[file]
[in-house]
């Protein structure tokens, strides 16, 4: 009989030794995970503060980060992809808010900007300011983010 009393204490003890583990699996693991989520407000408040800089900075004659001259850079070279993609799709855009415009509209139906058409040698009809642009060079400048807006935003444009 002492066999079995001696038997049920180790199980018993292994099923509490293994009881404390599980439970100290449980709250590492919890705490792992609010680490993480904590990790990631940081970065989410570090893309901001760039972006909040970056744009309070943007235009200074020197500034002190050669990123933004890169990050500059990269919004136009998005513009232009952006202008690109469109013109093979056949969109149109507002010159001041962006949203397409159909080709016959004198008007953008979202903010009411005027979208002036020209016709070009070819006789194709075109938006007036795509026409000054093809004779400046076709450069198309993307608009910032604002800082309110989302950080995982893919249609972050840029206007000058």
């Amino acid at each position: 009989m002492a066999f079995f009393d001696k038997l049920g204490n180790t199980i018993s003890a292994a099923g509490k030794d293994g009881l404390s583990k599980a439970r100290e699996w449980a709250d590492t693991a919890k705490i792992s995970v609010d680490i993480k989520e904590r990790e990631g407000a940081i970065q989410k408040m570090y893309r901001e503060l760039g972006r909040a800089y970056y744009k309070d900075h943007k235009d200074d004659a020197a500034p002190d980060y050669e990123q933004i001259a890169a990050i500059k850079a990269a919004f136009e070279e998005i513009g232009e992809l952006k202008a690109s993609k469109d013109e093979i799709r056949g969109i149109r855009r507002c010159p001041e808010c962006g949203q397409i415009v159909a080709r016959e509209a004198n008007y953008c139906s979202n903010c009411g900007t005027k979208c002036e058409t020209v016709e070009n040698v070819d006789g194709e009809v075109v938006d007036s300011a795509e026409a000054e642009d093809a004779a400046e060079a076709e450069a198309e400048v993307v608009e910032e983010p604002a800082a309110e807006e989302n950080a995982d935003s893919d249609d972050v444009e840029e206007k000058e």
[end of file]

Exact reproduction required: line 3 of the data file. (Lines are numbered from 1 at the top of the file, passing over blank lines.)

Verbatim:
């Amino acid at each position: 009989m002492a066999f079995f009393d001696k038997l049920g204490n180790t199980i018993s003890a292994a099923g509490k030794d293994g009881l404390s583990k599980a439970r100290e699996w449980a709250d590492t693991a919890k705490i792992s995970v609010d680490i993480k989520e904590r990790e990631g407000a940081i970065q989410k408040m570090y893309r901001e503060l760039g972006r909040a800089y970056y744009k309070d900075h943007k235009d200074d004659a020197a500034p002190d980060y050669e990123q933004i001259a890169a990050i500059k850079a990269a919004f136009e070279e998005i513009g232009e992809l952006k202008a690109s993609k469109d013109e093979i799709r056949g969109i149109r855009r507002c010159p001041e808010c962006g949203q397409i415009v159909a080709r016959e509209a004198n008007y953008c139906s979202n903010c009411g900007t005027k979208c002036e058409t020209v016709e070009n040698v070819d006789g194709e009809v075109v938006d007036s300011a795509e026409a000054e642009d093809a004779a400046e060079a076709e450069a198309e400048v993307v608009e910032e983010p604002a800082a309110e807006e989302n950080a995982d935003s893919d249609d972050v444009e840029e206007k000058e």